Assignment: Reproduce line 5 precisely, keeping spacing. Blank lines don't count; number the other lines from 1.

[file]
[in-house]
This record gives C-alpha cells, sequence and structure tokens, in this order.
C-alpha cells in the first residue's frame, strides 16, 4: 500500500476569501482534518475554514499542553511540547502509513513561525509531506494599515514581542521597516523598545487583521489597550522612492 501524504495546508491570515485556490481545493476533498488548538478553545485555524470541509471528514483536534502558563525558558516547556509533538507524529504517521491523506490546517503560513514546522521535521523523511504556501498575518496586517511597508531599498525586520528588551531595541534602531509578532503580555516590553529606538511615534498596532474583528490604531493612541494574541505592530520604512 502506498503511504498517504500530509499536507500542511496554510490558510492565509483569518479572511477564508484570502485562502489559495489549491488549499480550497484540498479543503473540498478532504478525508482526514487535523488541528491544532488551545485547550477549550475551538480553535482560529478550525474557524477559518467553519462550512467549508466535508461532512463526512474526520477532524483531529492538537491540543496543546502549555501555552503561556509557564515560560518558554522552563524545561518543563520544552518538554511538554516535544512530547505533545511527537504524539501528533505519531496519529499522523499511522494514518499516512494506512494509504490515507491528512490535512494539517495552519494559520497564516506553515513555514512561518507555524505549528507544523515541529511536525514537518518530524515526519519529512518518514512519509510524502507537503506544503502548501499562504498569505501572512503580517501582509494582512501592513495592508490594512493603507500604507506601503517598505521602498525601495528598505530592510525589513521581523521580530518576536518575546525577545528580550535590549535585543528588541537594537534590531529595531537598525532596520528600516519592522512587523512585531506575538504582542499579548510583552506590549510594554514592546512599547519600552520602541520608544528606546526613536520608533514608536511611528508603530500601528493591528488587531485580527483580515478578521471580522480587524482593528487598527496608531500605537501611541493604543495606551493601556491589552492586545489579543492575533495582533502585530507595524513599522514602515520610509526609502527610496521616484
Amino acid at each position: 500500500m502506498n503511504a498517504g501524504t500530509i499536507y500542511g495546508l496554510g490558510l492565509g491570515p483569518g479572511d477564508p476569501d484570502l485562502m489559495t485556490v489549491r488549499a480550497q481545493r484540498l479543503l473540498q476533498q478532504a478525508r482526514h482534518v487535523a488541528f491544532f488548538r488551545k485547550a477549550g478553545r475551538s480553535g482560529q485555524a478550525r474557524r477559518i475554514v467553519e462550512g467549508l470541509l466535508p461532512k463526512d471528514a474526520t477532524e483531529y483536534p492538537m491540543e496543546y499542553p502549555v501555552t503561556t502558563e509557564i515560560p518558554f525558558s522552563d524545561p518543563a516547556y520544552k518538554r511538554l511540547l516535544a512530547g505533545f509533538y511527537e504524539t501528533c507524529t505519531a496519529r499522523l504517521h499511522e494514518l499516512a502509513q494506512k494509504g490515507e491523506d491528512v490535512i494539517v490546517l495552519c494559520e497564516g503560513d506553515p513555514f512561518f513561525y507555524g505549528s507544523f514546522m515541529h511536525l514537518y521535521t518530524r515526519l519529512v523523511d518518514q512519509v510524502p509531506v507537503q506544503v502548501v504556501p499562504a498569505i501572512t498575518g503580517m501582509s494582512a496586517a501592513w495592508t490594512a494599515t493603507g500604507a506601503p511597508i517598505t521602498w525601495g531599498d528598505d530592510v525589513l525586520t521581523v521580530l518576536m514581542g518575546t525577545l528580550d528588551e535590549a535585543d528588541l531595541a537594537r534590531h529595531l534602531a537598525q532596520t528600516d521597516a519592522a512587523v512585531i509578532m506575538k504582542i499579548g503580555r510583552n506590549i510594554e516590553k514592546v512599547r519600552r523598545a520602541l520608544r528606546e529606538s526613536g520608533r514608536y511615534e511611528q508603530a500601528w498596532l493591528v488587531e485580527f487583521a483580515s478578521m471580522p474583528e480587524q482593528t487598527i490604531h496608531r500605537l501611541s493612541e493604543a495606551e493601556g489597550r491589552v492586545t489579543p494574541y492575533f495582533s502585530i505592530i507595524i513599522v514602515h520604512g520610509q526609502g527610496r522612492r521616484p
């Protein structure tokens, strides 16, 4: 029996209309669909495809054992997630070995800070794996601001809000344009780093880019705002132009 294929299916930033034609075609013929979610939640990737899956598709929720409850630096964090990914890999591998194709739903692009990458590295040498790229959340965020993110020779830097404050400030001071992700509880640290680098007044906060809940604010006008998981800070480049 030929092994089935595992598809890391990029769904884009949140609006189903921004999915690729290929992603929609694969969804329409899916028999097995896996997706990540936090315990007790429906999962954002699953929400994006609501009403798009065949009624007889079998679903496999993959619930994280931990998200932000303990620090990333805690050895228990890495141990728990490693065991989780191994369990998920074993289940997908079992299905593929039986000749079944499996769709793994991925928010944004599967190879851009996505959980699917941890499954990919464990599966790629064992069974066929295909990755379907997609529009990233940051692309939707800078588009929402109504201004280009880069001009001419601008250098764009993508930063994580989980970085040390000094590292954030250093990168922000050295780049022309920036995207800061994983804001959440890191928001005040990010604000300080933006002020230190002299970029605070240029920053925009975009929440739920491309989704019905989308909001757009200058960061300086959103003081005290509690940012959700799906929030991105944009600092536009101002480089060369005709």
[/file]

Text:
């Protein structure tokens, strides 16, 4: 029996209309669909495809054992997630070995800070794996601001809000344009780093880019705002132009 294929299916930033034609075609013929979610939640990737899956598709929720409850630096964090990914890999591998194709739903692009990458590295040498790229959340965020993110020779830097404050400030001071992700509880640290680098007044906060809940604010006008998981800070480049 030929092994089935595992598809890391990029769904884009949140609006189903921004999915690729290929992603929609694969969804329409899916028999097995896996997706990540936090315990007790429906999962954002699953929400994006609501009403798009065949009624007889079998679903496999993959619930994280931990998200932000303990620090990333805690050895228990890495141990728990490693065991989780191994369990998920074993289940997908079992299905593929039986000749079944499996769709793994991925928010944004599967190879851009996505959980699917941890499954990919464990599966790629064992069974066929295909990755379907997609529009990233940051692309939707800078588009929402109504201004280009880069001009001419601008250098764009993508930063994580989980970085040390000094590292954030250093990168922000050295780049022309920036995207800061994983804001959440890191928001005040990010604000300080933006002020230190002299970029605070240029920053925009975009929440739920491309989704019905989308909001757009200058960061300086959103003081005290509690940012959700799906929030991105944009600092536009101002480089060369005709």